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Title: Propositions : an ontological inquiry
Author: Lin, Hsuan-Chih
ISNI:       0000 0004 6499 2838
Awarding Body: Birkbeck, University of London
Current Institution: Birkbeck (University of London)
Date of Award: 2017
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It is more or less agreed that propositions are the meanings of sentences, the fundamental truth-bearers, and the objects of propositional attitudes. Associated with these roles, there are the following three questions: the Composition Question, the Representation Question, and the Attitude Question. Roughly, the first concerns the metaphysical relation between propositions and propositional constituents, the second concerns the ability of representing things as being such-and-so, and the third concerns how propositions can be the objects of propositional attitudes. I examine three mainstream theories of propositions: the Russellian theories, the possible-world accounts, and the Neo-Russellian theories, and argue that each fails to answer at least one of the questions and thus is incapable of providing an account of these propositional roles. Therefore, if a theory of propositions is able to answer these questions in a uniform manner, it would be a better theory of propositions. For what can be explained by other theories can also be explained by this theory, and it can also answer more questions than any other theory. In this dissertation, I defend a broadly Fregean theory of propositions, according to which propositions are sui generis, multi-analysable, and necessary beings, and argue that with respect to these propositional roles, it can provide a better account than other theories of propositions.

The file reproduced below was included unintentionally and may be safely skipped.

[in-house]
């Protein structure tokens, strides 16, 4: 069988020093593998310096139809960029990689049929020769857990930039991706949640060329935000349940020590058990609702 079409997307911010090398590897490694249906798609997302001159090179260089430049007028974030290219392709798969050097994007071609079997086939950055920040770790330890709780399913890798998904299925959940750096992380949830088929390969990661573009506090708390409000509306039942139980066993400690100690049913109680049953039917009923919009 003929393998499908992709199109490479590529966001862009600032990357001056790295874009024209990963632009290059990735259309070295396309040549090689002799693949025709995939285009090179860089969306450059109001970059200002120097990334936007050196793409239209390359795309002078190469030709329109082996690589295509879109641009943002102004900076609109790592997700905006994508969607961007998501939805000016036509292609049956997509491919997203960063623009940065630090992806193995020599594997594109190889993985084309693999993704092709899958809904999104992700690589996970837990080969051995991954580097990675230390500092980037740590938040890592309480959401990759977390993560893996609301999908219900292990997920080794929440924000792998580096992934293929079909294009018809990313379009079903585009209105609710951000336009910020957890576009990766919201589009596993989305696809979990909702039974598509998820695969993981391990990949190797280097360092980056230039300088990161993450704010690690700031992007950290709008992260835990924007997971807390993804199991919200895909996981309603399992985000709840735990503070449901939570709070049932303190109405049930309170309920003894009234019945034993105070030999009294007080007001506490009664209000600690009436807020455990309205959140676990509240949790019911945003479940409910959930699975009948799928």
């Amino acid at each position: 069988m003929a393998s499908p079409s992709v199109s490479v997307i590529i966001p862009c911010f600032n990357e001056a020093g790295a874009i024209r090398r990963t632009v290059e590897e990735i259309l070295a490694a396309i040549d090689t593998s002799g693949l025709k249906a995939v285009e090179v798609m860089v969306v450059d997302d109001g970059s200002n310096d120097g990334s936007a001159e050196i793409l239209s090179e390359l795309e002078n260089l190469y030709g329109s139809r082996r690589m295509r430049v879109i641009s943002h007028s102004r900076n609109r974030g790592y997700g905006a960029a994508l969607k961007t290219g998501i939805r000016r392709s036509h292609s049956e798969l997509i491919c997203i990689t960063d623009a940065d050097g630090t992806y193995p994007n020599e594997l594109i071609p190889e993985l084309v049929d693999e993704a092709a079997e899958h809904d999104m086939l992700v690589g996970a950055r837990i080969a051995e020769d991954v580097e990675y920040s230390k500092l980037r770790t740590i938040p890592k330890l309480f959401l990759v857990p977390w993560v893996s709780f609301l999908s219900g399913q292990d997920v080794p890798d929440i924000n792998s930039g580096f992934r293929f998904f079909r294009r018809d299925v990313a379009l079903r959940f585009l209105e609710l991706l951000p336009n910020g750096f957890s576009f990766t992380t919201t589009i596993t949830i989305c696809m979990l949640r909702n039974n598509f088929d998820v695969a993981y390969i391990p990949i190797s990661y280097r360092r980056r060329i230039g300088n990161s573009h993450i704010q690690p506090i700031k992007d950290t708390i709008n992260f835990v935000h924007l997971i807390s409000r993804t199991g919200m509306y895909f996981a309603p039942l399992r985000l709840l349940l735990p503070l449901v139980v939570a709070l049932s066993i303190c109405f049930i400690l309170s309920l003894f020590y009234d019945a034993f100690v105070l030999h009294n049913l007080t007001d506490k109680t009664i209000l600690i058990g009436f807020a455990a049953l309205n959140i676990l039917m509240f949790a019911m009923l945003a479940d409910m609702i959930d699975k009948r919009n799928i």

Supervisor: Not available Sponsor: Not available
Qualification Name: Thesis (Ph.D.) Qualification Level: Doctoral
EThOS ID:  DOI: Not available